Recent Blog Articles
HIV rates rising: Could new forms of PrEP help?
Careful! Scary health news can be harmful to your health
Post-pandemic weight loss: There’s an app for that
Cognitive behavioral therapy for insomnia by telemedicine: Is it as good as in-person treatment?
Prediabetes diagnosis as an older adult: What does it really mean?
Is blood sugar monitoring without diabetes worthwhile?
Large review study finds low risk of erectile dysfunction after prostate biopsy
Does exercise help protect against severe COVID-19?
A new Alzheimer’s drug has been approved. But should you take it?
Need physical therapy? 3 key questions your PT will ask
Knee replacements rise sharply in people on Medicare
The number of total knee replacement (TKR) procedures performed on people in the Medicare system has grown dramatically, according to a study in the Journal of the American Medical Association. From 1991 to 2010, 3.2 million Medicare beneficiaries underwent either a first TKR or a replacement implant because of infections, implant failure or wear, or other complications. Medicare reimburses for TKRs at a rate of around $15,000 per knee.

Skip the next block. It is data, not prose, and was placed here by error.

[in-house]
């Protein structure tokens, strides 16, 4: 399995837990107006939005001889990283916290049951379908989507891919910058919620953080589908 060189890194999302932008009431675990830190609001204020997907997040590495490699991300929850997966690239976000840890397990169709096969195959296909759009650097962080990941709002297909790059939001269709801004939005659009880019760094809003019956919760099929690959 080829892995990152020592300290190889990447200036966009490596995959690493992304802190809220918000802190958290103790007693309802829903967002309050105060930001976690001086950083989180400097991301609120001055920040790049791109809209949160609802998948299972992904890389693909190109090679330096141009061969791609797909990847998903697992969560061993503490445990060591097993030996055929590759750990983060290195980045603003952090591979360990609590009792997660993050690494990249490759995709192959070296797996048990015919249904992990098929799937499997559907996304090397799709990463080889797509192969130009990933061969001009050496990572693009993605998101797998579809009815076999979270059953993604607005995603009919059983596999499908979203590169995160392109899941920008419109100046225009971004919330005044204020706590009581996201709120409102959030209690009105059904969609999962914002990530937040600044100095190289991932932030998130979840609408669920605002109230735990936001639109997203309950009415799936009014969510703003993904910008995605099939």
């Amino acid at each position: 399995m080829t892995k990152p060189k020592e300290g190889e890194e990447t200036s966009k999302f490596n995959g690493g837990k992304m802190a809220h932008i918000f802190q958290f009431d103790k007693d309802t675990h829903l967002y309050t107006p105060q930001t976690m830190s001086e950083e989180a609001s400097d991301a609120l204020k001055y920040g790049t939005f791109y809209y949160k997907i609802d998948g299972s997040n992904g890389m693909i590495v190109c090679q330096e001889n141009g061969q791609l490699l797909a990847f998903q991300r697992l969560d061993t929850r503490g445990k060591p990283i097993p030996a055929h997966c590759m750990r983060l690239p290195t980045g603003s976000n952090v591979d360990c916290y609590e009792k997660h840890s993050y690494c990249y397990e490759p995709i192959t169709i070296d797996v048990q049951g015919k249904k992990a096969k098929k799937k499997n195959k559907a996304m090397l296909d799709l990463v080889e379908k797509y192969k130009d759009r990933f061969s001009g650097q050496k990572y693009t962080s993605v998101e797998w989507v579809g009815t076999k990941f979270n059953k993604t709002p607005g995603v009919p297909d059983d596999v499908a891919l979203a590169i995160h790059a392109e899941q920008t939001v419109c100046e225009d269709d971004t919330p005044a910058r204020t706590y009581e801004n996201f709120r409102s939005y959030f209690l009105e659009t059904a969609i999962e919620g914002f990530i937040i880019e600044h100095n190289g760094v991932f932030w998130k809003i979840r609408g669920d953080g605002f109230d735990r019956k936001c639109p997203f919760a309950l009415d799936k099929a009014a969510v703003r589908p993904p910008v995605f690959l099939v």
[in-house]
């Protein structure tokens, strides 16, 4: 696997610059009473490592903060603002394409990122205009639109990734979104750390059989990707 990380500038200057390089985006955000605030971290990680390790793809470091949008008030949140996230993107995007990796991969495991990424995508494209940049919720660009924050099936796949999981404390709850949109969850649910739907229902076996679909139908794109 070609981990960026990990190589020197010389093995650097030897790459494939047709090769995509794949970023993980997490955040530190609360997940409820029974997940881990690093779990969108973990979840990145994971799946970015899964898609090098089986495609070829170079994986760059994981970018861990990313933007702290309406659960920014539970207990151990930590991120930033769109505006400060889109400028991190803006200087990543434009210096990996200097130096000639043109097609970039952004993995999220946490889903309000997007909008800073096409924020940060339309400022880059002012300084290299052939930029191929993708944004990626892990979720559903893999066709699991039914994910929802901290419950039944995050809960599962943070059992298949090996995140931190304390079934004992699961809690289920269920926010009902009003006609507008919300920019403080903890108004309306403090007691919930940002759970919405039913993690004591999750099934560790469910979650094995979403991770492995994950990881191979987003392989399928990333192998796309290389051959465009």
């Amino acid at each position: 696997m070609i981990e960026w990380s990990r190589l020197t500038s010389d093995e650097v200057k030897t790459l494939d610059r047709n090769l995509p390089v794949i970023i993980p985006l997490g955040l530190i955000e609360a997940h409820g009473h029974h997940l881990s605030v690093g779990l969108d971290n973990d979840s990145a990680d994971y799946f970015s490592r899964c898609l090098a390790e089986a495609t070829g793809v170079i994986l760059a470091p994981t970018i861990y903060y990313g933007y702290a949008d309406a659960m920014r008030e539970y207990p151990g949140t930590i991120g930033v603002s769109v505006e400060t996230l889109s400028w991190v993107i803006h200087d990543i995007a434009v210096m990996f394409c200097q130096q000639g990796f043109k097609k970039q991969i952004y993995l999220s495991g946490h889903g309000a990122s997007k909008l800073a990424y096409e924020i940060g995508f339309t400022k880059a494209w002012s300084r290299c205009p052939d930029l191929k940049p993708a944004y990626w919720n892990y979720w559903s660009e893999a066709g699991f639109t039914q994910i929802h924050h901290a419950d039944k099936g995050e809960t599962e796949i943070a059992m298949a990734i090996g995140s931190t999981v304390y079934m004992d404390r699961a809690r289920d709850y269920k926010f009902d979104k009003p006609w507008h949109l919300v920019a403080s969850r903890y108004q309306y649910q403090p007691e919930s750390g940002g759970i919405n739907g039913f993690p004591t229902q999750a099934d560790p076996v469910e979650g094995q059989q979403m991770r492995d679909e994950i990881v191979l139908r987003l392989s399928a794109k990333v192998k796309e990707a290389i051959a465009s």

One factor driving the implant upsurge is the desire of an aging population to remain physically active. Another factor is an increase in people who are overweight or obese, which causes joints (both natural and implanted) to wear out faster.
To continue reading this article, you must log in.
Subscribe to Harvard Health Online for immediate access to health news and information from Harvard Medical School.
- Research health conditions
- Check your symptoms
- Prepare for a doctor's visit or test
- Find the best treatments and procedures for you
- Explore options for better nutrition and exercise
I'd like to receive access to Harvard Health Online for only $4.99 a month.Sign Me Up
Already a member? Login ».
As a service to our readers, Harvard Health Publishing provides access to our library of archived content. Please note the date of last review or update on all articles. No content on this site, regardless of date, should ever be used as a substitute for direct medical advice from your doctor or other qualified clinician.